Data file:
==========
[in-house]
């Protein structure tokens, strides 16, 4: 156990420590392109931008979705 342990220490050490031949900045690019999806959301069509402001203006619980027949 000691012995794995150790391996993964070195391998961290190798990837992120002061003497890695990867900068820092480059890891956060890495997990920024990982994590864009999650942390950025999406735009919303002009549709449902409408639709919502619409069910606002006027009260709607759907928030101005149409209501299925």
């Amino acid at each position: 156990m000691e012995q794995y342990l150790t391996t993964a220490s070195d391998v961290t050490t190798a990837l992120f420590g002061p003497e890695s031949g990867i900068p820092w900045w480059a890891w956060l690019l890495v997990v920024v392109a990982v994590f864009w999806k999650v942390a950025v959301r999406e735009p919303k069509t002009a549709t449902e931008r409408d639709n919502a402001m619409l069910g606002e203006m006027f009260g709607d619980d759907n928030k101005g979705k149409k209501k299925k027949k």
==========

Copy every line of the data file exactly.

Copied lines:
[in-house]
């Protein structure tokens, strides 16, 4: 156990420590392109931008979705 342990220490050490031949900045690019999806959301069509402001203006619980027949 000691012995794995150790391996993964070195391998961290190798990837992120002061003497890695990867900068820092480059890891956060890495997990920024990982994590864009999650942390950025999406735009919303002009549709449902409408639709919502619409069910606002006027009260709607759907928030101005149409209501299925």
């Amino acid at each position: 156990m000691e012995q794995y342990l150790t391996t993964a220490s070195d391998v961290t050490t190798a990837l992120f420590g002061p003497e890695s031949g990867i900068p820092w900045w480059a890891w956060l690019l890495v997990v920024v392109a990982v994590f864009w999806k999650v942390a950025v959301r999406e735009p919303k069509t002009a549709t449902e931008r409408d639709n919502a402001m619409l069910g606002e203006m006027f009260g709607d619980d759907n928030k101005g979705k149409k209501k299925k027949k």